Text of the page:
The performance of our prototype is limited by the resolution of pixy camera and the low precision of L298 motor driver. Two landmarks were not detected since the noise of the carpet had presented a greater influence by colour combination with blue colour. Figure 7 highlighted the undetected landmark mixed with blue colour and affected by the floor noise in a red rectangle. The detected landmarks are represented by a white rectangle with an associated ID, indicated by the variable ‘s’ and an inclination angle represented by the variable ‘\( \Phi \)’.
Fig. 7

Landmark detection. a Single detection of landmark. b Parallel detection of landmark

4.2 Corridor detection

In the corridor detection experiment, we used the landmarks side by side in the trajectory of the prototype, simulating a corridor, which serves the purpose of revisiting the landmarks every step and having multiple loops for the solution of SLAM. In addition, this experiment produces closeness between the landmarks viewed from the frame of the camera. Due to a possible obstruction of detection, this experiment can evaluate how well our data association scheme is affected. As illustrated in Fig. 8a, this experiment has the same setup with exception of the relocation of the landmarks. The average processing time of each frame was 0.56 s. The separation between the top three landmarks on the right side and the second three landmarks on the left side is 48 ± 0.05 cm, as shown in Fig 8b.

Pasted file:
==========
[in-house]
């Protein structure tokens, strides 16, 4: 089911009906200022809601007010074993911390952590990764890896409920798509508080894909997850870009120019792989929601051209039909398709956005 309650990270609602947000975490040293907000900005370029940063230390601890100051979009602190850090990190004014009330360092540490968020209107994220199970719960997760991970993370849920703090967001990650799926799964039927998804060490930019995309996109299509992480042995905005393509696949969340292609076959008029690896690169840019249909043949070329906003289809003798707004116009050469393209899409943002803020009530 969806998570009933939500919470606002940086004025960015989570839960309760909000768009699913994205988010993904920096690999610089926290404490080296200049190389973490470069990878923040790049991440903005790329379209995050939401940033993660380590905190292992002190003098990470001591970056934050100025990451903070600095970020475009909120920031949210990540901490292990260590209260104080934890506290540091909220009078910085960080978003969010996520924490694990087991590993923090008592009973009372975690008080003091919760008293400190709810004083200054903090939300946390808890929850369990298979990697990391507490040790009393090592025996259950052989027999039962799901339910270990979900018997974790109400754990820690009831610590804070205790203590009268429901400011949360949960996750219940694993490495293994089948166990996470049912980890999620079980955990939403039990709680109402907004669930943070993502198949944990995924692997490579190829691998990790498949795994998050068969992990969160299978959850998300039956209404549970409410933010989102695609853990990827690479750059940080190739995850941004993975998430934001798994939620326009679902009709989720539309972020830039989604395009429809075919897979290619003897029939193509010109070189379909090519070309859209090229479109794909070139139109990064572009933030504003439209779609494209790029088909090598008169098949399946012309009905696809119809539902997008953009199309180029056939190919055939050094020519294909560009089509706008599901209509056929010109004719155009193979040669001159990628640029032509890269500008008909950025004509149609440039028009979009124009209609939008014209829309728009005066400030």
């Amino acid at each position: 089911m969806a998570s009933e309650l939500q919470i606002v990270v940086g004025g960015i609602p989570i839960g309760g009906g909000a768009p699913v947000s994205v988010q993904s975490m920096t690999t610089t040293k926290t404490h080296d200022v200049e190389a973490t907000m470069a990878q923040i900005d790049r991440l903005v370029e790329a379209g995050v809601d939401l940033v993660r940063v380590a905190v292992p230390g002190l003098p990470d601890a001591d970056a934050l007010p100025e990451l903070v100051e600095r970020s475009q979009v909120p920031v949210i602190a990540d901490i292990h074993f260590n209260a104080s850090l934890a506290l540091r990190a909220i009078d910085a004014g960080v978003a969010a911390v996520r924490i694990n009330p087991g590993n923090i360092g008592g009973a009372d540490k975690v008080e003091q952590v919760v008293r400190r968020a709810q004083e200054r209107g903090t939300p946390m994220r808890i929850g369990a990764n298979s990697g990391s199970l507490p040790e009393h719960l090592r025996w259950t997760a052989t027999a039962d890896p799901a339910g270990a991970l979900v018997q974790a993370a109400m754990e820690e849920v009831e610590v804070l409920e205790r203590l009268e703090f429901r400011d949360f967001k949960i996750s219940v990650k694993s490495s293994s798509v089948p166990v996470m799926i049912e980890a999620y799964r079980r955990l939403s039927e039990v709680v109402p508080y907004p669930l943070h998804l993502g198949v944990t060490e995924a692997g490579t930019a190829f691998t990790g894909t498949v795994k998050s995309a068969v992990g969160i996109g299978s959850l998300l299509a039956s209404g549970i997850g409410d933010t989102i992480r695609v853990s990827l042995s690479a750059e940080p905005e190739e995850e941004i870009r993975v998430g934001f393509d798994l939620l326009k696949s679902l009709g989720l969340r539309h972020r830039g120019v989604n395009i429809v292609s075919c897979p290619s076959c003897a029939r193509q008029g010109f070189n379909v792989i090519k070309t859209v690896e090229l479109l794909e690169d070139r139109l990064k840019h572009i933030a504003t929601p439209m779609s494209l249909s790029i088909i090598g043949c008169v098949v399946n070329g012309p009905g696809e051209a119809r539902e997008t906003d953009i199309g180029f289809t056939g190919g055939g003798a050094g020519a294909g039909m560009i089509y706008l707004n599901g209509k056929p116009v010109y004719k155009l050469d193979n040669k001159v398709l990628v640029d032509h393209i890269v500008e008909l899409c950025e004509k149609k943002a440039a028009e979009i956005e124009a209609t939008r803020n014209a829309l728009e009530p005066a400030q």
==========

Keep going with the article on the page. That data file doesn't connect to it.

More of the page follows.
Fig. 8

Corridor detection experiment results. a Prototype results. b Simulation results

The noise values for the solution of SLAM in the motion model of the experiments were 3 cm for the forward (\( v \)) motion and 2° for a turn in the movement (\( w \)) of the prototype. Similarly, for the observation model, the noise values were 70 mm for the distance measured and 0.027 rad for the angle in the camera frame. The distance measurements from the camera are an approximation of the object detected; as a consequence, these measurements were not incorporated into the proposal distribution. Furthermore, due to this consequence, the filter is overestimated in order to prevent the particle filter to diverge. Likewise, the number of particles used also affects the calculation of the weights assigned to the particles. The overestimation of the distance was 1.2 metres and a standard deviation of 2° for the angle measured. These values tell the filter its belief about how far could be the landmarks. In addition, in all the experiments, 100 particles were used due to the tests performed in a relatively short distance.

4.3 System performance evaluation

Followed the experiments, we conducted in Section 4.2 and 4.1, the artificial landmarks were placed randomly without prior knowledge. The ground truth 3D coordinates of the pixy camera had been recorded and were compared with estimated values from our SLAM solution, as shown in Table 1. Those figures show that on these experiments our SLAM solution gives localisation results accurate to a 5 cm. In the corner detection experiments, our central axis is moved due to the recorded path was from the path described by the left wheel in the mobile robots, thus resulting in a skewed trajectory. Figures 9 and 10 shows the error and variance of measurement of landmark’s grand truth in both experiments.